The iBeacon just got one heck of a brand evangelist for this holiday season: Macy’s. Deploying in nearly 800 stores throughout the country this fall, Macy’s is using iBeacon technology in combination with Shopkick, a location-based coupon dispenser app used by top national retailers including Best Buy, Sports Authority, J.C.Penney and Target, to finally capitalize on what those in the big data and Internet of Things industries have said was long coming: an offline data-driven retail experience.
iBeacon technology, for those unfamiliar with Apple’s newest tech initiative, is not new. Apple has been using the technology at all of its U.S. retail stores since December 2013, around the same time that Macy’s first began experimenting with iBeacons and Shopkick – presumably testing the functionality and the potential ROI gained from the insight. Walmart, too, is planning on launching an iBeacon initiative in partnership with GE, using lightbulbs to hide iBeacons while still being able to send push notifications for coupons and the like to customers in the area.
What exactly is the benefit of iBeacon technology, though? Well, for starters, many believe that it is an indoor mapping system, able to provide real-time information on how offline customers interact at the brick-and-mortar scale. For retailers, it is this offline data collection that makes iBeacons so interesting. Based on how customers move within a store and the particular patterns of purchaser personas, retailers can use product placement and even architecture to increase sales, figure out which merchandise is of interest to whom and more.
For customers, iBeacons are poised to inundate the offline world with offers and ads, much like those found on social media sites. But, hold up, this isn’t necessarily a bad thing. Using iBeacons, retailers can send your smartphone push notifications about product specifications, videos of how to use it, coupons, deals and the like – all tailored to you, based on past purchasing and in-store behavior.
“Say you’re in the housewares department standing next to our display of KitchenAid mixers,” Macys.com president Kent Anderson explained. “The ability to transmit to you information — a video about the quality of this product, the accessories that we have as part of our assortment that you may not see there — rich content that may, and should, help us close the sale, is where we potentially see the beacon technology going in our stores.”
It might sound creepy, and certainly many have argued such, but as of now, retailers can already triangulate who a repeat customer is if that customer has used the store’s wifi. It’s as simple as identifying a repeat IP address. In fact, mobile carrier companies like Verizon are awarding companies doing such work by allowing them to advertise directly to that mobile segment. Verizon calls this theirVerizon Selects program.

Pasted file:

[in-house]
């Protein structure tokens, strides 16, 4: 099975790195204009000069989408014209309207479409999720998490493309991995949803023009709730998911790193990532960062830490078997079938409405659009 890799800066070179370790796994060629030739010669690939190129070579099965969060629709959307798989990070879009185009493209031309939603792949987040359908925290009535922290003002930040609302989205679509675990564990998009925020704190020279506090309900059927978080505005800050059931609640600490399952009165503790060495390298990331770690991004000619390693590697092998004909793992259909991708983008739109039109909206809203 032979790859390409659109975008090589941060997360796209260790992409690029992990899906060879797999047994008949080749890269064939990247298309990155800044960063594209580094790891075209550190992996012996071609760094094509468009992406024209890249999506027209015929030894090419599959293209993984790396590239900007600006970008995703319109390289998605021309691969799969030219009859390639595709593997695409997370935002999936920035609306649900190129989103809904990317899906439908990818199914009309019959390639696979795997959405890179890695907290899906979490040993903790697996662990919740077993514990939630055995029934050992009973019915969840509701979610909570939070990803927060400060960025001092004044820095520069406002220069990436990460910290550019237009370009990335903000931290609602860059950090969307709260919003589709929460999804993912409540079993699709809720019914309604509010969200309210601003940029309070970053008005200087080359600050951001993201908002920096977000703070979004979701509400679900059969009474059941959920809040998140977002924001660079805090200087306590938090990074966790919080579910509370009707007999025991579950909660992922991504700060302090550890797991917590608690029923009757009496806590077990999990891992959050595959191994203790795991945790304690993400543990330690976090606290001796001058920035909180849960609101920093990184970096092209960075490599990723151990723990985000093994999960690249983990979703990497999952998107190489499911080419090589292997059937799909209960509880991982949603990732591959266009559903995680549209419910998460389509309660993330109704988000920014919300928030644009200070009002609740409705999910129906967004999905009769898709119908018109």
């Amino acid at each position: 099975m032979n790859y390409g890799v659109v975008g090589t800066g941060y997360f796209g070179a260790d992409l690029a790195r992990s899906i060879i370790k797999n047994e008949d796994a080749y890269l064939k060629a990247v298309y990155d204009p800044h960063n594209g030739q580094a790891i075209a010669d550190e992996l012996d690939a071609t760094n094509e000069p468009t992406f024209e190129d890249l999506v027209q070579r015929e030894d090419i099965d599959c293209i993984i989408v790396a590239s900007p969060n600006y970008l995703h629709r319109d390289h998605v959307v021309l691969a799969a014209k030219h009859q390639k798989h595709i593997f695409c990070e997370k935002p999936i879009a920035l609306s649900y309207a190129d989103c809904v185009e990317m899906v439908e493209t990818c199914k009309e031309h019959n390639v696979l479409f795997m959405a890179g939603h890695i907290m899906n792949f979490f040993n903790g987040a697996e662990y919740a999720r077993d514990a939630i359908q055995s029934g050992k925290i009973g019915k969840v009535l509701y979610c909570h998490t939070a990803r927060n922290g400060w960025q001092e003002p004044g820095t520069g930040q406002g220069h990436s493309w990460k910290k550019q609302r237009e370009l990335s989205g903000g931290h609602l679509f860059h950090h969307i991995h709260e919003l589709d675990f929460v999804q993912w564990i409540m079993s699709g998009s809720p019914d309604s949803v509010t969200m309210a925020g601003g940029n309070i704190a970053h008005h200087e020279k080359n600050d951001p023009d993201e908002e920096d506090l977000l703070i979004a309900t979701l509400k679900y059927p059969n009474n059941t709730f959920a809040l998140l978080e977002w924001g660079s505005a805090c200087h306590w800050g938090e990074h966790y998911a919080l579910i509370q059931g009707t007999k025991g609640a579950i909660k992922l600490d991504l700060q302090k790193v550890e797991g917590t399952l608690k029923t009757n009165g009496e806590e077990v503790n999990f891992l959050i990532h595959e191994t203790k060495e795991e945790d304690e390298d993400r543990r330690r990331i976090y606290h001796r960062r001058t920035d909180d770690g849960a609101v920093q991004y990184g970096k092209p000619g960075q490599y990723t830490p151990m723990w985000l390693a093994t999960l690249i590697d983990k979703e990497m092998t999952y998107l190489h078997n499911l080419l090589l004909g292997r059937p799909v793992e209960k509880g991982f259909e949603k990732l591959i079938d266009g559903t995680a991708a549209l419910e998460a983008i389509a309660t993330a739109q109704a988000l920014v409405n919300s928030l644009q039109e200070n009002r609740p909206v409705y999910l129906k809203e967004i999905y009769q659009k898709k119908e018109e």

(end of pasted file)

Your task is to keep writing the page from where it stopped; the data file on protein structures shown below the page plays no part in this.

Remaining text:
In all, iBeacons are a more user-friendly version of already occurring offline data collection via IP addresses. And, Apple is backing their investment in this technology ten-fold. At Apple’s WWDC conference in June 2014, the company disclosed that with the iOS 8 update, all iPhone IP address will be randomized to help stop tracking – and presumably help push retailers toward use of iBeacon tech. In addition, though Bluetooth technology has traditionally been automatically turned off on smartphones, due to the high battery usage, in the iOS 7 update, all iPhones automatically turn on a new version of Bluetooth tech – BLE, Bluetooth low energy.
In other words, Apple is already gearing up for a retail world in which iBeacons and the apps you download create niche customer segments for retailers. The only issue Apple has left on the table, then, is the information overload that will and currently is haunting the retail industry.
Between customer purchase data, beacon data (or offline data), online data including social media preferences and listening, and more, retailers are having issues combining all of their data points into one digestible dashboard from which to take action on these new customer viewpoints and insights.
Currently, as big data platforms stand right now, there are few platforms that can unify these data points, visualize them in a way that those outside the big data industry can understand and put action to them in a way that can churn ROI. The difficulty here lies in the combination and the simplification of the necessary data literacy needed to take action on these new insights.
Data management platforms do not do this. Their main function is geared toward ad tech. CRM platforms do not do this. Their main function is geared toward managing interactions. Retailers need, though, a combination of both of these technologies with added visualizations that can finally take them out of spreadsheets, allow them to find unknown customer adjacencies and patterns and then turn those findings into increased purchases, both on and offline.